Wireless @ Virginia Tech
Read more about ECE’s work in the wireless field at the Wireless @ Virginia Tech website.
A cognitive radio that determines its own best communications method for a situation is closer to reality, thanks to recent results from an ECE wireless communications research team.
Postdoctoral associate Haris Volos (Ph.D. ’10) and associate professor R. Michael Buehrer have developed cognitive radio techniques that enable a radio to perform well while learning and selecting its optimal configurations.
Typically, radio designers analyze each communication method in terms of goals and will arrive at a set of adaptation rules for the radio, according to Volos. “The analysis is time-consuming and if the channel models used do not hold, or in an unexpected situation, the design becomes irrelevant,” he says. Cognitive radios using a cognitive engine (CE) have been proposed that find the optimal configuration. However, learning speed and performance during learning have been big challenges, he says.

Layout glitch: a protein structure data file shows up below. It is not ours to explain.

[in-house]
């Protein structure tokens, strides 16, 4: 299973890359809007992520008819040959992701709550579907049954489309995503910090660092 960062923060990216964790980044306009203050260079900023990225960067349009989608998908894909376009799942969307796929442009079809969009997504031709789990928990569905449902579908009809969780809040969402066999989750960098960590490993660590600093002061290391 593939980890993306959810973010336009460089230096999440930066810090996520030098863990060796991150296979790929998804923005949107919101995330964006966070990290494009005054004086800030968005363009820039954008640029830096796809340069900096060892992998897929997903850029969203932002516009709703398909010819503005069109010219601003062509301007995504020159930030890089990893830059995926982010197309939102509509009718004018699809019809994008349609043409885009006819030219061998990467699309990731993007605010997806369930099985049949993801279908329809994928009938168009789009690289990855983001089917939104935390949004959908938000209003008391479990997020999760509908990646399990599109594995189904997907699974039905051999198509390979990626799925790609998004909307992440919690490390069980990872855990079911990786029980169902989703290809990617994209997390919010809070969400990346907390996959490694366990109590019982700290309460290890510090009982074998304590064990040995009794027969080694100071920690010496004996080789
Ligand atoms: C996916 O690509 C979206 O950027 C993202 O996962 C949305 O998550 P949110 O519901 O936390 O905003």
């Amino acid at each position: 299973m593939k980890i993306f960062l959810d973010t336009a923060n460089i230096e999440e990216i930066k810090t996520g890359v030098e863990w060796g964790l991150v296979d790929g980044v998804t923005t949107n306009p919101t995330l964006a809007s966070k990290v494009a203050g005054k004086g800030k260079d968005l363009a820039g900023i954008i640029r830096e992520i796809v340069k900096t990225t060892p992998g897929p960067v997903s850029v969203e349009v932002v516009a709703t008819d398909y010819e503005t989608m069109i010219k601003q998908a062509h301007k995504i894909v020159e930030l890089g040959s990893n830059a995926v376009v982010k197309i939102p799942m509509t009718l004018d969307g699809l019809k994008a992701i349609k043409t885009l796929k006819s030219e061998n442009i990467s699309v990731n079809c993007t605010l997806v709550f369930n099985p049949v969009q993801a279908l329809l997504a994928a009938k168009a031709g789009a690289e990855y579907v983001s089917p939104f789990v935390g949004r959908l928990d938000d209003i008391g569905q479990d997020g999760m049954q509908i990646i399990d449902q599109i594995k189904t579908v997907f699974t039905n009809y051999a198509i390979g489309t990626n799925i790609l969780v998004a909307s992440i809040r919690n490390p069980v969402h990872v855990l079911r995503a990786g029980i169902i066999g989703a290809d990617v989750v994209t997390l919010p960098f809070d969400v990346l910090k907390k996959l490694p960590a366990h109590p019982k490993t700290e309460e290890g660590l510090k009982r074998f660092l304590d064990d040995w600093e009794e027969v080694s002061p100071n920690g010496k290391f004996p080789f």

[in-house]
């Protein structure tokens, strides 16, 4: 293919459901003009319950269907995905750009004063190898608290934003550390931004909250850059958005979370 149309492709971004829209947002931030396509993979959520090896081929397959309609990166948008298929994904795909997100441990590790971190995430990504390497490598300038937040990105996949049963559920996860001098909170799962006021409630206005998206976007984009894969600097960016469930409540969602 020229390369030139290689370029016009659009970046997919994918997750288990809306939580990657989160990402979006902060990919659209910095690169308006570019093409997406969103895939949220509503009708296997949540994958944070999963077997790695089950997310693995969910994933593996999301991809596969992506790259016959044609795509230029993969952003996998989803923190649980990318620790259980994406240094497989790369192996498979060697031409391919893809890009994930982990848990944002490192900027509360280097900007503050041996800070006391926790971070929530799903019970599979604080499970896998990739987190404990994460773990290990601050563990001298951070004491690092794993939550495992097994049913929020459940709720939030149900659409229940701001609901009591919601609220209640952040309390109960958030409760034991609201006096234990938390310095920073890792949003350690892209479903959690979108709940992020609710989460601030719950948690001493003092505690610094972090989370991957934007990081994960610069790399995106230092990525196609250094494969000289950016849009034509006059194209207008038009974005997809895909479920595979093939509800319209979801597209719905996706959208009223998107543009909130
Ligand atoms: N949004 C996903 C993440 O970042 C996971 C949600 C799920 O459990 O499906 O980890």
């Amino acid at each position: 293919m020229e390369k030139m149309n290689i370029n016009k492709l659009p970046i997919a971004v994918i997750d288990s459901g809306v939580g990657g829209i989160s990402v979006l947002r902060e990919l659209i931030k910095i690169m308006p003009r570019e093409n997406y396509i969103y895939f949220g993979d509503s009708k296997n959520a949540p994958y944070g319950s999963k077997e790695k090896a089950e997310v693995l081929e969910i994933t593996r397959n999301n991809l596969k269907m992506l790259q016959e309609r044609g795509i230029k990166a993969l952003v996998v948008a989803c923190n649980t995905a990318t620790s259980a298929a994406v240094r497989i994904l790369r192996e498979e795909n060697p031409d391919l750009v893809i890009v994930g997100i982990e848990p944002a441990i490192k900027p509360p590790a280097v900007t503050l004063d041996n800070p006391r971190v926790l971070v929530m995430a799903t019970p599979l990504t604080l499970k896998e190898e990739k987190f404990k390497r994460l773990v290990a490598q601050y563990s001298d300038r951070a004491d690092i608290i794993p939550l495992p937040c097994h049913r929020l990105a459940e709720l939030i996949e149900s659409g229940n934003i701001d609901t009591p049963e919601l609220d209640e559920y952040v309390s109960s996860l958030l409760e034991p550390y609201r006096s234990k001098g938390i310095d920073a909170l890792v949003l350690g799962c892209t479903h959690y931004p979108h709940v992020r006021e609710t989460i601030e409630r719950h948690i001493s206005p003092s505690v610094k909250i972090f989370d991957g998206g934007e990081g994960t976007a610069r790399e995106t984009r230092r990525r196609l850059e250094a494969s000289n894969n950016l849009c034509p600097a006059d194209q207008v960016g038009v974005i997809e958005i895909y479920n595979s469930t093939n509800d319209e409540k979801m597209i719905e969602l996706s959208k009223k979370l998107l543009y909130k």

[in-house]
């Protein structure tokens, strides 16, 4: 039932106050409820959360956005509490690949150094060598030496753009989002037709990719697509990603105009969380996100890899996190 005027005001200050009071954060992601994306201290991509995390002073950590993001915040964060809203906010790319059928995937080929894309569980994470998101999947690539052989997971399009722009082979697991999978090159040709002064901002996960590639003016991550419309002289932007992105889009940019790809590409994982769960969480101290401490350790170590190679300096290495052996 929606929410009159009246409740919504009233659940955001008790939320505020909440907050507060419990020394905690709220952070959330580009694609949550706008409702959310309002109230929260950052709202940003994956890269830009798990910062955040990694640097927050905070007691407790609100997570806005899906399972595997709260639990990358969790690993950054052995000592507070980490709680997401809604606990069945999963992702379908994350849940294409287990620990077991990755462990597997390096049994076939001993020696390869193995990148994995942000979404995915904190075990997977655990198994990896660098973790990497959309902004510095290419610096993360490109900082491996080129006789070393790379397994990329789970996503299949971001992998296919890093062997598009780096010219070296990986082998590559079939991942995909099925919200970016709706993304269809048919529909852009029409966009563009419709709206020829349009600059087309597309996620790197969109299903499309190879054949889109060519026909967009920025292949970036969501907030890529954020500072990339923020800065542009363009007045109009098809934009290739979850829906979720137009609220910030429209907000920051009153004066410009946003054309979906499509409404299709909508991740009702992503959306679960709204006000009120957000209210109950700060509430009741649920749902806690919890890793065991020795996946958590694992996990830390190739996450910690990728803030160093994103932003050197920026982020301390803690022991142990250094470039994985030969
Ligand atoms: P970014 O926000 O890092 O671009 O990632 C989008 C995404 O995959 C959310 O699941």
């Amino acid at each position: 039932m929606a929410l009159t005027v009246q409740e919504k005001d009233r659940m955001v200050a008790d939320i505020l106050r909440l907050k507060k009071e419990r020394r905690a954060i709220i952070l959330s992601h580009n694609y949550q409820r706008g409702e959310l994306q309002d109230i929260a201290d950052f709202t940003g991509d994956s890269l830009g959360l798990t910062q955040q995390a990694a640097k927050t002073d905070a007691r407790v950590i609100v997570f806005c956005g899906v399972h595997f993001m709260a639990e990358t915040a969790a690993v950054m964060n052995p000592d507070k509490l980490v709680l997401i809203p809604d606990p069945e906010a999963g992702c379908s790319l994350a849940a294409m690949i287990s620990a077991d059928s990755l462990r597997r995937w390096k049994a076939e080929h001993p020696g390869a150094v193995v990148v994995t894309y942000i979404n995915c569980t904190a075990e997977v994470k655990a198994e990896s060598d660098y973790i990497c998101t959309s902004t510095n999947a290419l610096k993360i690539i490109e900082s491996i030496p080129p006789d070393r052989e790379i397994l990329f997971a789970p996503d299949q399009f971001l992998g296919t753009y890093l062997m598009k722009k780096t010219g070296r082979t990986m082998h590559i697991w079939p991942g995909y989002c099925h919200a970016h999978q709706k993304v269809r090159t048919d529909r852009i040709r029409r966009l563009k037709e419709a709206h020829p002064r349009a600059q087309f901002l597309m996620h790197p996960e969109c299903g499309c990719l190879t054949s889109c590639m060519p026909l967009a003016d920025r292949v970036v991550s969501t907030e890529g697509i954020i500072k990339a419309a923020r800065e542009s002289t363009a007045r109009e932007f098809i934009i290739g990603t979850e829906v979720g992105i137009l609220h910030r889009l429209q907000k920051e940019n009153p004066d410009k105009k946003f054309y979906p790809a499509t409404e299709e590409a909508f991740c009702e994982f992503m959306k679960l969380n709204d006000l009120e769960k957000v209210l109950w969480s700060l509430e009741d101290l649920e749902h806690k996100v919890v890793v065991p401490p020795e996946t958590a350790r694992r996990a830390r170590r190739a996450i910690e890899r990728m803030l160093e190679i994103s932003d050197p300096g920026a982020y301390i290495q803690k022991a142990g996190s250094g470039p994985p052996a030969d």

Funded by an NSF grant, Volos and Buehrer have demonstrated if there is a moderate number of methods that meet minimum performance requirements, that a CE can reach near-maximum performance in a relatively short number of trials. They have also developed a Robust Training Algorithm (RoTA) that attempts to maintain a minimum performance level while trying possibly better-performing methods.
“Our training algorithm makes the link stable during learning,” Volos says.
“A soldier attempting to use a radio during a critical operation would rather have a slowly improving connection that a connection that erratically fluctuates,” he explains. “Likewise, a mobile user streaming a favorite show prefers a slowly improving connection than a link that pauses at crucial moments.”
The work was honored in November with the Fred Ellersick Award for Best Paper in the Unclassified Technical Program at MILCOM 2010.